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Under my helmet, I heard pop-pop-pop-pop-pop, quick and loud bursts of what I would soon find out was gunfire.
You know how your ears prick up when fireworks go off near your house or a car is backfiring?
This wasn’t like that.
A cyclist pulled up beside me at the front of the lights and I took off my helmet.
‘‘What do you think happened?’’ I said.
‘‘Not sure, mate. Looks bad.’’
People covered in blood were walking towards us from about 100m away, so I parked my scooter as a policeman arrived.
For what seems like an eternity looking back, it was just him and me on that street corner.
I can’t remember how long we were there before more police turned up, but my heart was pounding.
The next moments were a blur.
After half an hour, reporters from various media outlets started arriving. I could see them walking through the intersection, through Hagley Park and standing in confusion trying to gauge what they were looking at.
At this point, things were still vague. How many gunmen were out there? Where were they now and where were they going next?
The initial thought was that a bomb had gone off, seeming like a better outcome than the video I would glimpse on social media as I stood 200m from the scene.
Being a student journalist, I needed to decide what to do, and do it quickly.
The decision still splits me in half today: do something to help, or video the people coming down the road soaked in blood, not knowing the sheer terror they had just witnessed first-hand.
Around me, people screamed.
A policeman knocked a camera out of a journalist’s hands.
With my heart pounding, I found myself helping members of the Bangladesh cricket team (training for their match with the Black Caps that weekend directly across from Al Noor mosque) carry two hurt men into a bus parked nearby.
The men were wounded and groaning for help — now I look back, they were most likely praying.
I don’t know what happened to those two men.
I looked back up and saw others being put into everyday cars, possibly to be taken to the hospital.
It reminded me of what I had seen of the Canterbury earthquakes on TV in 2011, people acting immediately to help while full of fear.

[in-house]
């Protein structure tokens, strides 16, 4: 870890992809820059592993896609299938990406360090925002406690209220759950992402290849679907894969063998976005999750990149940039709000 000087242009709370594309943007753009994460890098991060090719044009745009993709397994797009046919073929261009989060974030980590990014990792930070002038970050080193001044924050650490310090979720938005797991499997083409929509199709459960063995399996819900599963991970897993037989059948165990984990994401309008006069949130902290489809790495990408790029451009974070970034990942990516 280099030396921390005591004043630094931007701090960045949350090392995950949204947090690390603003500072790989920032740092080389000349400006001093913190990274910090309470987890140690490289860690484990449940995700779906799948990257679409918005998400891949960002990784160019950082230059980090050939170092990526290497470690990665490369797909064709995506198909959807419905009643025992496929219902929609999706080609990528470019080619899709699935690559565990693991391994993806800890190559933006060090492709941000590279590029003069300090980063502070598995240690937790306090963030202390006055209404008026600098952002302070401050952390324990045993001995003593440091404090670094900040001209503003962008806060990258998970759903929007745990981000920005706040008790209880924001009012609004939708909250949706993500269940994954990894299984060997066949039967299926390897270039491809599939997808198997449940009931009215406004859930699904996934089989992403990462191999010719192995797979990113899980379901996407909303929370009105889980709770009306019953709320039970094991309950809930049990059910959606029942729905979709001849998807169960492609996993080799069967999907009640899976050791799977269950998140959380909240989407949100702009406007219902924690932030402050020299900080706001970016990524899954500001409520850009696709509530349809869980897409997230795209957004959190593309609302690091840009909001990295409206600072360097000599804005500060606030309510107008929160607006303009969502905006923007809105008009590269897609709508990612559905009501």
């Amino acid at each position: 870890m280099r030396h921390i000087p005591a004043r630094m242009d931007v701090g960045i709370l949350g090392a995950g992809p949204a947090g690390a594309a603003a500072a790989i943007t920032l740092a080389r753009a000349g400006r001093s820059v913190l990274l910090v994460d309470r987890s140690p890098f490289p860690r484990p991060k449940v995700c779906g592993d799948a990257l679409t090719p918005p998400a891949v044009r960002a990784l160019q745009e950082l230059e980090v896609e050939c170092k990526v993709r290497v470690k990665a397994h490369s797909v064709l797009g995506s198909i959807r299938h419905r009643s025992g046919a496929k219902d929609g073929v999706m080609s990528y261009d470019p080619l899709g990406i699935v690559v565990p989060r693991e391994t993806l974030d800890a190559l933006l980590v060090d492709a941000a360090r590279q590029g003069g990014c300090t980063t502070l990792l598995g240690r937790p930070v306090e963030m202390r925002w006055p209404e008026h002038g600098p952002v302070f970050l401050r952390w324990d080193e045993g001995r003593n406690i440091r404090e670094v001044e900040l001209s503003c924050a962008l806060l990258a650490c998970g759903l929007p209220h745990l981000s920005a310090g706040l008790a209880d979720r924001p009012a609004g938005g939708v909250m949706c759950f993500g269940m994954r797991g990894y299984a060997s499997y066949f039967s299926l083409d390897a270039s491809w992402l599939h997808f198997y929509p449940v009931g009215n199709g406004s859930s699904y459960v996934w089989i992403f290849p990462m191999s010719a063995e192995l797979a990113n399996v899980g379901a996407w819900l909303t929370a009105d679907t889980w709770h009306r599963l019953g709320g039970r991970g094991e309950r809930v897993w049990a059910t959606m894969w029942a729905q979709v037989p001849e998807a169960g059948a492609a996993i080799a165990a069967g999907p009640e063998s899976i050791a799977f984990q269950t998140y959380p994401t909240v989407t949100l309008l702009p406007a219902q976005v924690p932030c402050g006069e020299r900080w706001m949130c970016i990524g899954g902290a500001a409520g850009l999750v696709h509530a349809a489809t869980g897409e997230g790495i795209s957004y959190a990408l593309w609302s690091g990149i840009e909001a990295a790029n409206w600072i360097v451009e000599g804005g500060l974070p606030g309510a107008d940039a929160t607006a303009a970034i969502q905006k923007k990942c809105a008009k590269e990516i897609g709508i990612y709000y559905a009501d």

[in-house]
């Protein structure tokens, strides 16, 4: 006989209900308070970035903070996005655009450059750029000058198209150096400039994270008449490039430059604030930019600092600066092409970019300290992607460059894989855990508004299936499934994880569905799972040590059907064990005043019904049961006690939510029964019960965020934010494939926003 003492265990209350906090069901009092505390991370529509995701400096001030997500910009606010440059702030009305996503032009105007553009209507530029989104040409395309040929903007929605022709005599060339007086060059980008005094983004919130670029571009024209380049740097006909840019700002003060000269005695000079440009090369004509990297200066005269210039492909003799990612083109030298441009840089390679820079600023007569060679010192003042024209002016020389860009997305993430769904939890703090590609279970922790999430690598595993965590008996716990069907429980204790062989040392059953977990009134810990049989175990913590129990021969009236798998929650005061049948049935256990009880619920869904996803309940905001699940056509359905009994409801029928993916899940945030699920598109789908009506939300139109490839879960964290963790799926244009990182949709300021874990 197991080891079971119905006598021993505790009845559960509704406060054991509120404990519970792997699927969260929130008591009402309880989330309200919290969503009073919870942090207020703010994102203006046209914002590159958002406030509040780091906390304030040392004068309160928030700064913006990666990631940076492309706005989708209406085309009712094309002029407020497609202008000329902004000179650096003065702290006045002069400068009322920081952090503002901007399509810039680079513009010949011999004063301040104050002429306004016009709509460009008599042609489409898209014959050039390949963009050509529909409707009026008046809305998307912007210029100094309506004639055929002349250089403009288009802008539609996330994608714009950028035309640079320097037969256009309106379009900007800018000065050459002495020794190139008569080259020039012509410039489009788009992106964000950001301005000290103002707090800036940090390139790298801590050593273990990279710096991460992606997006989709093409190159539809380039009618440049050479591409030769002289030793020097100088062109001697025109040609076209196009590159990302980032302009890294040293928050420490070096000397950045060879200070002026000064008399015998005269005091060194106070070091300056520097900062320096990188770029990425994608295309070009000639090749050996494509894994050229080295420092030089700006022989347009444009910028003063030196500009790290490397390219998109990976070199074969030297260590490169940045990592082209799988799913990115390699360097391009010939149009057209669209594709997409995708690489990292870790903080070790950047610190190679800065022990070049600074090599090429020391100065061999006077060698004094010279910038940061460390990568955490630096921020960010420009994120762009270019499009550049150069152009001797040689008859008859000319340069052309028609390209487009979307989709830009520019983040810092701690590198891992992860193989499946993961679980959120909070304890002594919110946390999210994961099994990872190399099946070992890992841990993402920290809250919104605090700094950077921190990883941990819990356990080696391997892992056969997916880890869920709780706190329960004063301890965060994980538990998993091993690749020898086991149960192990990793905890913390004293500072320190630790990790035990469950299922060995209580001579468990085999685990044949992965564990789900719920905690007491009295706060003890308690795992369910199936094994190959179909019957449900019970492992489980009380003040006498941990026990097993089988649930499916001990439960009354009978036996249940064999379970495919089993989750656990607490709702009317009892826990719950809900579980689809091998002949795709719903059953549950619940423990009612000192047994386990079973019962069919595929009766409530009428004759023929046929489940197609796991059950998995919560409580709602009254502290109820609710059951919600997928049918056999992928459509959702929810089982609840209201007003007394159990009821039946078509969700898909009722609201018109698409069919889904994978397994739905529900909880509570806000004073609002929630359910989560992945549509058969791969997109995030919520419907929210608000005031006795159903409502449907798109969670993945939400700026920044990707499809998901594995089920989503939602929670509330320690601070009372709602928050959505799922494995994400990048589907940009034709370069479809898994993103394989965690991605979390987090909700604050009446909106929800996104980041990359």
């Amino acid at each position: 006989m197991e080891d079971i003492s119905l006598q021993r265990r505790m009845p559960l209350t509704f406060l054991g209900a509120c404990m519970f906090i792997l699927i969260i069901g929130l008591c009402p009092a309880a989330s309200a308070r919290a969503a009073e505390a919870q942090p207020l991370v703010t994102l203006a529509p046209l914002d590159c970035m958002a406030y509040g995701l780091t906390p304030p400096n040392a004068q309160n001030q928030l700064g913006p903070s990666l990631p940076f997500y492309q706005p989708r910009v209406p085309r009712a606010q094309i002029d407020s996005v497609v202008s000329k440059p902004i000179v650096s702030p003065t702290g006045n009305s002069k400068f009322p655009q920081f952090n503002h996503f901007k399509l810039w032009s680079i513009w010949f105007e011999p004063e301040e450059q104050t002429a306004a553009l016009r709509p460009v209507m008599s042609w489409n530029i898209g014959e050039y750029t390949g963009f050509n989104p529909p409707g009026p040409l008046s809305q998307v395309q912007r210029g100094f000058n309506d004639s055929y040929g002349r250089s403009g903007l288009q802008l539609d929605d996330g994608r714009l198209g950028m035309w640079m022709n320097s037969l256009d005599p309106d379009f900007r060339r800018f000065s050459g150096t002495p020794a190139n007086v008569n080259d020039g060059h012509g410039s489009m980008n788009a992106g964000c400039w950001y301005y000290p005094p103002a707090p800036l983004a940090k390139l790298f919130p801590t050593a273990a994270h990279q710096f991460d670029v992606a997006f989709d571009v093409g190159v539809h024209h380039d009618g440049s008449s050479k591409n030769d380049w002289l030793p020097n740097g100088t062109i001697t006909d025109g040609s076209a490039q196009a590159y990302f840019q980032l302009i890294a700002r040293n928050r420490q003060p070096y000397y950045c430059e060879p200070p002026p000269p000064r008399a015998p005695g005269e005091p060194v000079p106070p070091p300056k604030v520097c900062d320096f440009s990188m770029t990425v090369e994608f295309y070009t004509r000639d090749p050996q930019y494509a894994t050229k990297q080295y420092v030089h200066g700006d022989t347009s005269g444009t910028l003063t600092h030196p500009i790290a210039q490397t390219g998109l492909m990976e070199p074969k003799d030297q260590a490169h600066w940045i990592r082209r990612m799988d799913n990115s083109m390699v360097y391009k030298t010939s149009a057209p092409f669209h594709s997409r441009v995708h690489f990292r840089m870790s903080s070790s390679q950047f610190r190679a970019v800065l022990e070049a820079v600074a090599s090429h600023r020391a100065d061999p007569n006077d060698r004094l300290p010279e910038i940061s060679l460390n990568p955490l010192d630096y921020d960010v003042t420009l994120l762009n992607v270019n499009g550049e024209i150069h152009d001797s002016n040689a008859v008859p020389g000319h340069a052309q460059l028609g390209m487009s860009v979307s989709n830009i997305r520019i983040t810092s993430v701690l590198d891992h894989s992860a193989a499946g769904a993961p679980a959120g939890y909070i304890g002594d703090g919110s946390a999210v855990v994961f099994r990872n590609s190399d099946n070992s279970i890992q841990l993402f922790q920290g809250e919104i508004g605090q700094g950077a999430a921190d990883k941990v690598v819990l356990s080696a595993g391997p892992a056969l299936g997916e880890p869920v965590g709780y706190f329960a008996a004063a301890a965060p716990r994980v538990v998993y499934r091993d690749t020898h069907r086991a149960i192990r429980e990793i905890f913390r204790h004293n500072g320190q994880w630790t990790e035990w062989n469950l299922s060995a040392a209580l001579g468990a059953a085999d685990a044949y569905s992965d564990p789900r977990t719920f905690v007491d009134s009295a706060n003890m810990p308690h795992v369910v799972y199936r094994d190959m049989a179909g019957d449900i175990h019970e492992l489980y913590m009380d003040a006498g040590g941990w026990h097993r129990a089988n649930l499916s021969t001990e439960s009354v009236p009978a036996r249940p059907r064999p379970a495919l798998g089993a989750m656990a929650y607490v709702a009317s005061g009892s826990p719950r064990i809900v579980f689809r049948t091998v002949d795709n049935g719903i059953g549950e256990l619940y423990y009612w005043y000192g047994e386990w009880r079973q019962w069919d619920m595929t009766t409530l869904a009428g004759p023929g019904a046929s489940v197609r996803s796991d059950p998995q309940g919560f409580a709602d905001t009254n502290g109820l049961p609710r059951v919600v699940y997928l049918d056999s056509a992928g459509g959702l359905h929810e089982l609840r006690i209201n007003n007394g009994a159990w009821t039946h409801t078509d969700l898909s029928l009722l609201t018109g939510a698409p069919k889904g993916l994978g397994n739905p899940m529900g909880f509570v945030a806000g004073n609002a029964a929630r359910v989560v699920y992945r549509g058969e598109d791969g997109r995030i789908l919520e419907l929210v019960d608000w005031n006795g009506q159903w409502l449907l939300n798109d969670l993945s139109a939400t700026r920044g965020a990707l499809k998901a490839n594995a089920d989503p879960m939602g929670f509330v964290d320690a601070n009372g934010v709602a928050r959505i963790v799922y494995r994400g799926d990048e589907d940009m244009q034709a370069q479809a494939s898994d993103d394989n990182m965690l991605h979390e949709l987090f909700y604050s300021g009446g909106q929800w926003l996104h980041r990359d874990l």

Who knew that, during all of this, the alleged gunman was driving a Subaru Legacy to another mosque on the opposite side of town?
Knowing that I drove the same streets on my commute shook me for months.
I had done work experience with Newshub throughout high school and phoned in to see how I could help.
It was strange to be at the front of a breaking global news story and physically watching the information in front of me pour out to the world.
The streets were empty. A city-wide cordon was in place.
I was told television reporters were now outside the mosque and to go there on my scooter as quickly as I could to pick up camera footage.
Ducking and weaving my way around desolate streets, I felt like I was in a video game, not real life.
There was no sound of any other car — just my rusty old 50cc scooter zipping around Hagley Park towards a murder scene.
I ended up in court to see the shooter’s face the next morning.
In the days that followed, I spent hours outside the burial site with international media, inside family homes of victims for stories, mourning and eating with them.
I attended ceremonies of peace, press conferences, interviews and the Hagley Park flower memorial. Then I worked as a director’s assistant for ‘‘They Are Us’’, the relief concert in Christchurch.
It was inescapable.
This incident has taken a toll on me. I still struggle to cope with it a year on — and I am not Muslim and I was not injured.
I have learnt you need to keep hold of those you love, be it friends or family.
Be kind and accepting of everyone you meet. Look around and be thankful for what you do have, not what you don’t. The world can be a dark and desolate place if you let it. You have got to be brave and get back up.
■ George Clark now works for Allied Press in Timaru.